Smit and De Villiers bow out of South Africa side
Updated: October 09, 2011, 06:07
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WELLINGTON, New Zealand(AP) South Africa captain John Smit and coach Peter de Villiers ended their international careers overseeing a dominant display at the Rugby World Cup.
Unfortunately for them, the dominance didn't stretch to the scoreboard and their stints with the Springboks ended with an 11-9 quarterfinal defeat to Australia.
The defending World Cup champions dominated the Wallabies in just about every way Sunday at Wellington Regional Stadium, but just could not make it count.
"You are never prepared for when it ends, because you want it to be a fairy tale, you want it to be in a final having won it,'' said Smit after 111 tests over 11 years. "It hasn't worked out like that.''
If he left any kind of legacy, Smit said, he hoped it would be the influence he has exerted over his teammates and the influence they've had over him.
Smit said he hoped that in the future, players might look at challenges facing them and ask "Well, what would have Smitty done in this situation?''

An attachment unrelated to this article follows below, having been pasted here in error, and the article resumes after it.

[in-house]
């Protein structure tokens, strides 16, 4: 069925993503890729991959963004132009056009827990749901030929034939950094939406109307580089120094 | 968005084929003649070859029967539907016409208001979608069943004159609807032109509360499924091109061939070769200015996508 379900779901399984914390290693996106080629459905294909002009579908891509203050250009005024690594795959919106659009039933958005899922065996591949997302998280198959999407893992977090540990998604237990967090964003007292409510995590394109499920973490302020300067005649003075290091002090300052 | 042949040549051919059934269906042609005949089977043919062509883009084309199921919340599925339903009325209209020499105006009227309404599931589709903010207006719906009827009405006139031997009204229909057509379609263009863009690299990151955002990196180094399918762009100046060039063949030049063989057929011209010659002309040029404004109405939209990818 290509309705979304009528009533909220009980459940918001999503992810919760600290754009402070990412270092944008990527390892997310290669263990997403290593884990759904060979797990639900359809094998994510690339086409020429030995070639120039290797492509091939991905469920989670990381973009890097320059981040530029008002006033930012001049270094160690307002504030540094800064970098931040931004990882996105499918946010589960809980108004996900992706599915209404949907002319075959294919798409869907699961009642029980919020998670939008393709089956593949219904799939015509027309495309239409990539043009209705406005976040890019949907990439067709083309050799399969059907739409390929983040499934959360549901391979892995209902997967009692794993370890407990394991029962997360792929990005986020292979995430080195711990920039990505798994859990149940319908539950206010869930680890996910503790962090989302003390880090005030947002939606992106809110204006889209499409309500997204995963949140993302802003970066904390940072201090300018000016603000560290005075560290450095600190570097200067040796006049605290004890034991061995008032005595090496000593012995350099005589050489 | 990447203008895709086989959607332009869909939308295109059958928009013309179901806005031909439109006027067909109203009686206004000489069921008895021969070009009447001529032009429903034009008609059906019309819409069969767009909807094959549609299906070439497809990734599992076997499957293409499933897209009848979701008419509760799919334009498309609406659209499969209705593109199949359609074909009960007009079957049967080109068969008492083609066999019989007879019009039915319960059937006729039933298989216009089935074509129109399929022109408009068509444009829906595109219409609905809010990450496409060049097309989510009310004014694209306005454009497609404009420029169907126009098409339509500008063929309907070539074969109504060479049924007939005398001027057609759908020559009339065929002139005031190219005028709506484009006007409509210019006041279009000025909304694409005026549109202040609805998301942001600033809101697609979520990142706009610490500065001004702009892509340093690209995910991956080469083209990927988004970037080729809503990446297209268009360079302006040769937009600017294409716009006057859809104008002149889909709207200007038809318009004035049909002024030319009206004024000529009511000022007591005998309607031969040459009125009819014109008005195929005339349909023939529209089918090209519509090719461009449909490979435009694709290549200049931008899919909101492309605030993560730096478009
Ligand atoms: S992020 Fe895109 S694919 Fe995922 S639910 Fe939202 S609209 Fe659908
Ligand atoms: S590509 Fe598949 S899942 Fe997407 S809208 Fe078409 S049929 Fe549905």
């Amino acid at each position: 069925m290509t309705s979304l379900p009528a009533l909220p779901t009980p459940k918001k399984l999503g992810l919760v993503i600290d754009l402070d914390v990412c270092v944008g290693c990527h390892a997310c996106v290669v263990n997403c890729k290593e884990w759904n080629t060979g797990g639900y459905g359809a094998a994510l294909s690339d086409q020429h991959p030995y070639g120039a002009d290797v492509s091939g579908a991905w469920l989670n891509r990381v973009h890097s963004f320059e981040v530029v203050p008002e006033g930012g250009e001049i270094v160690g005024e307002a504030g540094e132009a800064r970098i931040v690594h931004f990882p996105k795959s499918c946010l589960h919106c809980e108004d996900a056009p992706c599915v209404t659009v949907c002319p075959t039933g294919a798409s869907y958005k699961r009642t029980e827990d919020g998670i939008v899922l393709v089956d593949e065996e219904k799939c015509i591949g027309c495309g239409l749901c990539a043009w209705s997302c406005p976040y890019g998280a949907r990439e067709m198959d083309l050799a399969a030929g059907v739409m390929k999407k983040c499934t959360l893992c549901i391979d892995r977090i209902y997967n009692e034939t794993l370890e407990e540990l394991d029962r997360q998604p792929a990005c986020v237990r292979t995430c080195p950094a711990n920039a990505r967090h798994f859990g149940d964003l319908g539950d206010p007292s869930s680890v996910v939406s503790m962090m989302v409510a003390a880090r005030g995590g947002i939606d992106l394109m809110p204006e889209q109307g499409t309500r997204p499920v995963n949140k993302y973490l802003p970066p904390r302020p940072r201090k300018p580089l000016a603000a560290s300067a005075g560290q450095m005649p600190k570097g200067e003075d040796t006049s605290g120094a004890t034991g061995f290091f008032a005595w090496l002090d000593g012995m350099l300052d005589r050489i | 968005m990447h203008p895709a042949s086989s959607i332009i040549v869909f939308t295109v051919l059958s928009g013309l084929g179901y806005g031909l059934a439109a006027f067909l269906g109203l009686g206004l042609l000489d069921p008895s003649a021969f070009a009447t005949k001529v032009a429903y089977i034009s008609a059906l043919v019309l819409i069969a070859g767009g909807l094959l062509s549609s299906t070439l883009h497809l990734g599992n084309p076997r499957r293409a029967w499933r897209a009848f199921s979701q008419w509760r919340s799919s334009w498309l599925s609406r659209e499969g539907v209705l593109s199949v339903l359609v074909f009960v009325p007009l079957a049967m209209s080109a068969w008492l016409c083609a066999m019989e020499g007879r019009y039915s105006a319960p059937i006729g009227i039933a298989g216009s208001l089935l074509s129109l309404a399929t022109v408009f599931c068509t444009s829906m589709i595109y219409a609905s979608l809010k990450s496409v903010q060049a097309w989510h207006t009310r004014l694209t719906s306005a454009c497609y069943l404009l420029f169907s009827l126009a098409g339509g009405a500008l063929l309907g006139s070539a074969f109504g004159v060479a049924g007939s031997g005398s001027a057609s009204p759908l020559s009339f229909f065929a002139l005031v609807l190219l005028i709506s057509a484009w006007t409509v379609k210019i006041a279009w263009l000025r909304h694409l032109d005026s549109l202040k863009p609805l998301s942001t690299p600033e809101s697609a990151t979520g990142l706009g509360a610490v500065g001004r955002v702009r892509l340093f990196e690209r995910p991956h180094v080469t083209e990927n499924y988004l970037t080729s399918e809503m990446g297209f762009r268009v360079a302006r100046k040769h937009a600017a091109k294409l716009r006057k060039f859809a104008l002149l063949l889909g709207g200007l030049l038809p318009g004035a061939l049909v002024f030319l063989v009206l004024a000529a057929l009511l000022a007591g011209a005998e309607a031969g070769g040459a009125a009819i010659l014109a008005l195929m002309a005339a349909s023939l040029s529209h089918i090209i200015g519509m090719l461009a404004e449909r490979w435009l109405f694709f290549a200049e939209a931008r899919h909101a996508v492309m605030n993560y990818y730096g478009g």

The pair both showed obvious emotion as they answered questions less than an hour after the final whistle, but De Villiers managed to show the humor that illuminated his four-year stint in charge.
"It's not a funeral, eh'' the ever-sunny De Villiers joked.
A black man coaching in a sport that is traditionally white in South Africa, De Villiers faced charges throughout his time with the Springboks that his appointment owed more to tokenism than to talent.
But he said it had been a "brilliant journey'' to be able to work with people who were so passionate about their country.
"People who always put their body on the line to try to bring hope for the poor people back at home who don't have the privilege that most of you guys have,'' De Villiers said. "It was really incredible for me all the way.''
At least the pair ended with a performance - if not a result - they could be proud of.
They spent more than three-quarters of the game in Australian territory and dominated possession. Smit said it was the only time he could remember dominating a game in every statistical way but on the scoreboard.
The South Africans were clearly unhappy with the way New Zealand referee Bryce Lawrence ruled the breakdown, where Wallaby openside David Pocock slowed the ball and forced several turnovers.
Smit said it was disappointing that the breakdowns weren't ruled more vehemently, while de Villiers held his tongue, saying it wasn't the time to make judgments about the referee's performance.
The South Africans played a classic World Cup game and often looked threatening near Australia's line but couldn't break through. A disallowed try for a forward pass was the huge difference.
Although South Africa's play often lacked spark, they appeared more disciplined and organized than the Australians.